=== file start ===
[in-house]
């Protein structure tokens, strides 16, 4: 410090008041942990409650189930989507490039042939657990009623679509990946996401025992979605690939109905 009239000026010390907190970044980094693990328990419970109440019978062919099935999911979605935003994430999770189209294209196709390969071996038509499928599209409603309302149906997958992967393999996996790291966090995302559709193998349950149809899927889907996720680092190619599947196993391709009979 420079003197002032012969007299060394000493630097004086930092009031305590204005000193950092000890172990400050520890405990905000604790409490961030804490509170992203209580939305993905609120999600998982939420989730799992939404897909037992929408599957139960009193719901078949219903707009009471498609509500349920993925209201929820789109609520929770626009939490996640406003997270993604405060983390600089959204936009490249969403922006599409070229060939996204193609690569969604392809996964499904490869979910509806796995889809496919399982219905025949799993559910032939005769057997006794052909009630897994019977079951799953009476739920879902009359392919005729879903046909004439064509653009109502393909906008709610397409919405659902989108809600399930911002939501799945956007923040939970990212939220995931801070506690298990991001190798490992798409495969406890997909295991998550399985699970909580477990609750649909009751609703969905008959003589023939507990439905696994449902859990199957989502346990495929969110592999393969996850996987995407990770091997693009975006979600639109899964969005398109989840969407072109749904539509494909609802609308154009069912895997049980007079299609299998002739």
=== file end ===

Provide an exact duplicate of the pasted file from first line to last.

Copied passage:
[in-house]
């Protein structure tokens, strides 16, 4: 410090008041942990409650189930989507490039042939657990009623679509990946996401025992979605690939109905 009239000026010390907190970044980094693990328990419970109440019978062919099935999911979605935003994430999770189209294209196709390969071996038509499928599209409603309302149906997958992967393999996996790291966090995302559709193998349950149809899927889907996720680092190619599947196993391709009979 420079003197002032012969007299060394000493630097004086930092009031305590204005000193950092000890172990400050520890405990905000604790409490961030804490509170992203209580939305993905609120999600998982939420989730799992939404897909037992929408599957139960009193719901078949219903707009009471498609509500349920993925209201929820789109609520929770626009939490996640406003997270993604405060983390600089959204936009490249969403922006599409070229060939996204193609690569969604392809996964499904490869979910509806796995889809496919399982219905025949799993559910032939005769057997006794052909009630897994019977079951799953009476739920879902009359392919005729879903046909004439064509653009109502393909906008709610397409919405659902989108809600399930911002939501799945956007923040939970990212939220995931801070506690298990991001190798490992798409495969406890997909295991998550399985699970909580477990609750649909009751609703969905008959003589023939507990439905696994449902859990199957989502346990495929969110592999393969996850996987995407990770091997693009975006979600639109899964969005398109989840969407072109749904539509494909609802609308154009069912895997049980007079299609299998002739």